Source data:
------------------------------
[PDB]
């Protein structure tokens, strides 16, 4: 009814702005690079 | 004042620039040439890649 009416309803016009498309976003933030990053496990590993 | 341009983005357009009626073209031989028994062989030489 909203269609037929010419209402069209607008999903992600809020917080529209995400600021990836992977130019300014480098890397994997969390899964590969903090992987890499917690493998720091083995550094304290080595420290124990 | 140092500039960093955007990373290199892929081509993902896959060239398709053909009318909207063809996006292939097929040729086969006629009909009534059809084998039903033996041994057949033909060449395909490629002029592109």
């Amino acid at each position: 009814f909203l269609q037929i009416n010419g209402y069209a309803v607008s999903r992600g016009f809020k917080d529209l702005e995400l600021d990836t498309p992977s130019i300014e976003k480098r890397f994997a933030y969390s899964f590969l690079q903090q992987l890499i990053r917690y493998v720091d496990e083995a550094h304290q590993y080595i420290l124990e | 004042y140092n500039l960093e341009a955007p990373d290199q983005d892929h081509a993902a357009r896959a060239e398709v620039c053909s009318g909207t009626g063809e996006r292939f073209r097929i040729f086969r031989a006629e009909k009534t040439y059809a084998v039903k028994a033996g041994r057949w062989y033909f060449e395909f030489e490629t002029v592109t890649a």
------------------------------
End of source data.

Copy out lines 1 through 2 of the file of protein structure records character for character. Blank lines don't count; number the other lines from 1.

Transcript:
[PDB]
């Protein structure tokens, strides 16, 4: 009814702005690079 | 004042620039040439890649 009416309803016009498309976003933030990053496990590993 | 341009983005357009009626073209031989028994062989030489 909203269609037929010419209402069209607008999903992600809020917080529209995400600021990836992977130019300014480098890397994997969390899964590969903090992987890499917690493998720091083995550094304290080595420290124990 | 140092500039960093955007990373290199892929081509993902896959060239398709053909009318909207063809996006292939097929040729086969006629009909009534059809084998039903033996041994057949033909060449395909490629002029592109």